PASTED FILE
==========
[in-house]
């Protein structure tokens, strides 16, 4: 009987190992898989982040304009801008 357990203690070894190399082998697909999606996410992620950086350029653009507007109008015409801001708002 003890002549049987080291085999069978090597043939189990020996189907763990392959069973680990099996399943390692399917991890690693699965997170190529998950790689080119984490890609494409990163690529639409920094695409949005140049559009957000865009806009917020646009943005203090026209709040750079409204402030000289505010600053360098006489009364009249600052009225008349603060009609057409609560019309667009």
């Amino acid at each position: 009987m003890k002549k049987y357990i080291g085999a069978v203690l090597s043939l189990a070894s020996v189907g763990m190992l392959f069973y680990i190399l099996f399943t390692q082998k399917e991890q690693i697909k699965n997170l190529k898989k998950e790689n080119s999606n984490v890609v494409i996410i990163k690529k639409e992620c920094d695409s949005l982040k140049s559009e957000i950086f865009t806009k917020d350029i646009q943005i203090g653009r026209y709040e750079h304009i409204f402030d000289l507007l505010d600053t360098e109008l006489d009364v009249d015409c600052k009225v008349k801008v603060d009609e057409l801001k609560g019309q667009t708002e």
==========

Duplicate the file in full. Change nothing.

[in-house]
């Protein structure tokens, strides 16, 4: 009987190992898989982040304009801008 357990203690070894190399082998697909999606996410992620950086350029653009507007109008015409801001708002 003890002549049987080291085999069978090597043939189990020996189907763990392959069973680990099996399943390692399917991890690693699965997170190529998950790689080119984490890609494409990163690529639409920094695409949005140049559009957000865009806009917020646009943005203090026209709040750079409204402030000289505010600053360098006489009364009249600052009225008349603060009609057409609560019309667009």
């Amino acid at each position: 009987m003890k002549k049987y357990i080291g085999a069978v203690l090597s043939l189990a070894s020996v189907g763990m190992l392959f069973y680990i190399l099996f399943t390692q082998k399917e991890q690693i697909k699965n997170l190529k898989k998950e790689n080119s999606n984490v890609v494409i996410i990163k690529k639409e992620c920094d695409s949005l982040k140049s559009e957000i950086f865009t806009k917020d350029i646009q943005i203090g653009r026209y709040e750079h304009i409204f402030d000289l507007l505010d600053t360098e109008l006489d009364v009249d015409c600052k009225v008349k801008v603060d009609e057409l801001k609560g019309q667009t708002e």